February 1904 Parish Magazine - A report of the Eton Wick Temperance Juniors Society since Christmas 1903. "Among many advantages of membership are that all regular members are paid ½ pence (1/5 of present pence) per attendance. The fourteen Lieutenants each receive 1d, the seven Captains 1½d; and the Colonel 2½d (per meeting) the General 3d". (On Smoking) "It is a great pity that the boys of England should undermine their constitutions and spoil their powers of usefulness by this poisonous form of entertainment (Boys Smoking) The law will probably step in to prevent the sale of this cheap rubbish to small boys…… etc; another danger lately is the poisonous nature of many of the vile concoctions sold as wholesome beer and spirits"..... etc. 

These extracts were taken from the Eton Parish Magazines of the late 19th to early 20th century. At that time Temperance Groups were increasingly vociferous, perhaps not without cause. The period coincided with the building of Boveney Newtown's Methodist Chapel in Alma Road and certainly, its creator, Annie Tough, would have worked hard for Temperance. 

We must remember there was no electricity or gas to provide comfort at home, no buses or cars, pubs did have a good open fire for warmth while most homes at best had only the cooking range; warm but not visually inviting. Perhaps the legacy of allotments owes something to Temperance, where men were encouraged to dig rather than drink and I am sure old habits die hard. Thirty years after the Eton Wick Temperance Society I was attending Eton Porny School, where boys of 13 years had allotments. The plots were on the South end of the Slads and adjacent to the Eton Recreation Ground. The headmaster, Mr Frampton, personally supervised the afternoon sessions of allotment tending. No matter how hot the conditions we were forbidden to have a drink or use the pump for a drink until 3pm. He always said, 'men do not work well after drinking.'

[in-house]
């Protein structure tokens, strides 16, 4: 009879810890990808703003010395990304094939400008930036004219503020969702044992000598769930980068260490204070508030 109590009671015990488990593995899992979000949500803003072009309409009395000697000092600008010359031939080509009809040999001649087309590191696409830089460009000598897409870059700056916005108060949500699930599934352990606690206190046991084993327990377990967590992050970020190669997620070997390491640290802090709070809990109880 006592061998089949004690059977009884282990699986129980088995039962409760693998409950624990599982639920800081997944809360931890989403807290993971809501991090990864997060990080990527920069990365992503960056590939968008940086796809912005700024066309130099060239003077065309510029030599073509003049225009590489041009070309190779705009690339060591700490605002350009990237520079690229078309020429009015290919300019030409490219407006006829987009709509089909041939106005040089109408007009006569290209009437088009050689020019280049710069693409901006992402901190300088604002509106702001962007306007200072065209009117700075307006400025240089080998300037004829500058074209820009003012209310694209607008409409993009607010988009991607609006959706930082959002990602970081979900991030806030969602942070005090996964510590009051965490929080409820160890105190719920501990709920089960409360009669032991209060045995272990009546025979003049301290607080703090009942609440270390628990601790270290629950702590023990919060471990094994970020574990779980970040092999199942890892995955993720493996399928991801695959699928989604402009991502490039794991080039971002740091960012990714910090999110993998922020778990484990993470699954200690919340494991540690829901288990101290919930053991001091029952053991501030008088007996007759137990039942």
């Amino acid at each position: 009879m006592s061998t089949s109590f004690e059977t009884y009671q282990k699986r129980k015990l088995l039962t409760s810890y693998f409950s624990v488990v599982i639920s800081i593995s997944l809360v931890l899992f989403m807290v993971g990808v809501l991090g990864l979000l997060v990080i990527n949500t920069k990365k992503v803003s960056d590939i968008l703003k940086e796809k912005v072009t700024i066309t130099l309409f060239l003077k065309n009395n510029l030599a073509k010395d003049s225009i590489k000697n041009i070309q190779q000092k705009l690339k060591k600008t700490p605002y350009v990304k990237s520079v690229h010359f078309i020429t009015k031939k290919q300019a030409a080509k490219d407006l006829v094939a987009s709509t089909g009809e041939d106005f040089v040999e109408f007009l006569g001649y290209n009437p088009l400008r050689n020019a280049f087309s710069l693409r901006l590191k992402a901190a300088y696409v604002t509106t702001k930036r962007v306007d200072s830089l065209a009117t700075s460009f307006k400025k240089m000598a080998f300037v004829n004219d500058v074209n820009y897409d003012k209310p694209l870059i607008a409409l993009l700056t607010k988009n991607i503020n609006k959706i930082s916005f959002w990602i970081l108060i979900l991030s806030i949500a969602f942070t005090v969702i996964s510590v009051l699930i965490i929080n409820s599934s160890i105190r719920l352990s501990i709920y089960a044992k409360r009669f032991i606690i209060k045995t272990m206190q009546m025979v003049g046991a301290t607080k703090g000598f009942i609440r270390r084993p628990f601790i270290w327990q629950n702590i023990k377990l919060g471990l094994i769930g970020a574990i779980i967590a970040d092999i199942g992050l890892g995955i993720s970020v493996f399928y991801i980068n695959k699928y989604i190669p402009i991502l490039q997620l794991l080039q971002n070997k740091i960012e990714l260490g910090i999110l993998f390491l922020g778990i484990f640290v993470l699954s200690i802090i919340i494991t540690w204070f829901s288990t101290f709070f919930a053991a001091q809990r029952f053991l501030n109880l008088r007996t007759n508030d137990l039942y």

Frank Bond

This article was first published in the Eton Wick News Letter - Our Village in August 2010.

The complete Our Village Collection can be found here. The Eton Wick History Group republish Our Village with the kind permission of publishers, the Eton Wick Village Hall Committee.